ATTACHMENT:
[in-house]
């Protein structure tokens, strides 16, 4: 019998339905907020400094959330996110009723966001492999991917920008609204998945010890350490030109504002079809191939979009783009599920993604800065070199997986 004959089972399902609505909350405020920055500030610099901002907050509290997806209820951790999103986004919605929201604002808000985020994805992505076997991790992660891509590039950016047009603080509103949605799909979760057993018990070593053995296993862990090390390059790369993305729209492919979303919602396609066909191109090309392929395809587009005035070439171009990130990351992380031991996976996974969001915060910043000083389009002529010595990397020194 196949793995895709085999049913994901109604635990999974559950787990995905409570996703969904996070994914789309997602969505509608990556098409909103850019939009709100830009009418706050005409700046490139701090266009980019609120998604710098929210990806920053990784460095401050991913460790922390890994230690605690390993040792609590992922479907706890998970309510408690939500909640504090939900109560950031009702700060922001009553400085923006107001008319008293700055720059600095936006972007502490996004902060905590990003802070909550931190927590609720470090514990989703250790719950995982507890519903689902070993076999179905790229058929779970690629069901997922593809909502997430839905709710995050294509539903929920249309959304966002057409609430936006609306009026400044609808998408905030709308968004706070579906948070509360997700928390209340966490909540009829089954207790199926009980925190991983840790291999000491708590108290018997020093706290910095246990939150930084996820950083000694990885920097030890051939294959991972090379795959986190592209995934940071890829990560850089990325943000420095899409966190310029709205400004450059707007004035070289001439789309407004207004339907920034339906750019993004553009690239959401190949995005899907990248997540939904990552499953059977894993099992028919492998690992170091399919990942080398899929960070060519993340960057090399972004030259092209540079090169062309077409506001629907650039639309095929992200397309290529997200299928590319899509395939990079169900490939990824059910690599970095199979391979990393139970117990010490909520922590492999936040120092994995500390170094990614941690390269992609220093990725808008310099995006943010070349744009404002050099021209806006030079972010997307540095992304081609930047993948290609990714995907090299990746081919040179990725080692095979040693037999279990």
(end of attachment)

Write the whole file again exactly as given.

[in-house]
């Protein structure tokens, strides 16, 4: 019998339905907020400094959330996110009723966001492999991917920008609204998945010890350490030109504002079809191939979009783009599920993604800065070199997986 004959089972399902609505909350405020920055500030610099901002907050509290997806209820951790999103986004919605929201604002808000985020994805992505076997991790992660891509590039950016047009603080509103949605799909979760057993018990070593053995296993862990090390390059790369993305729209492919979303919602396609066909191109090309392929395809587009005035070439171009990130990351992380031991996976996974969001915060910043000083389009002529010595990397020194 196949793995895709085999049913994901109604635990999974559950787990995905409570996703969904996070994914789309997602969505509608990556098409909103850019939009709100830009009418706050005409700046490139701090266009980019609120998604710098929210990806920053990784460095401050991913460790922390890994230690605690390993040792609590992922479907706890998970309510408690939500909640504090939900109560950031009702700060922001009553400085923006107001008319008293700055720059600095936006972007502490996004902060905590990003802070909550931190927590609720470090514990989703250790719950995982507890519903689902070993076999179905790229058929779970690629069901997922593809909502997430839905709710995050294509539903929920249309959304966002057409609430936006609306009026400044609808998408905030709308968004706070579906948070509360997700928390209340966490909540009829089954207790199926009980925190991983840790291999000491708590108290018997020093706290910095246990939150930084996820950083000694990885920097030890051939294959991972090379795959986190592209995934940071890829990560850089990325943000420095899409966190310029709205400004450059707007004035070289001439789309407004207004339907920034339906750019993004553009690239959401190949995005899907990248997540939904990552499953059977894993099992028919492998690992170091399919990942080398899929960070060519993340960057090399972004030259092209540079090169062309077409506001629907650039639309095929992200397309290529997200299928590319899509395939990079169900490939990824059910690599970095199979391979990393139970117990010490909520922590492999936040120092994995500390170094990614941690390269992609220093990725808008310099995006943010070349744009404002050099021209806006030079972010997307540095992304081609930047993948290609990714995907090299990746081919040179990725080692095979040693037999279990």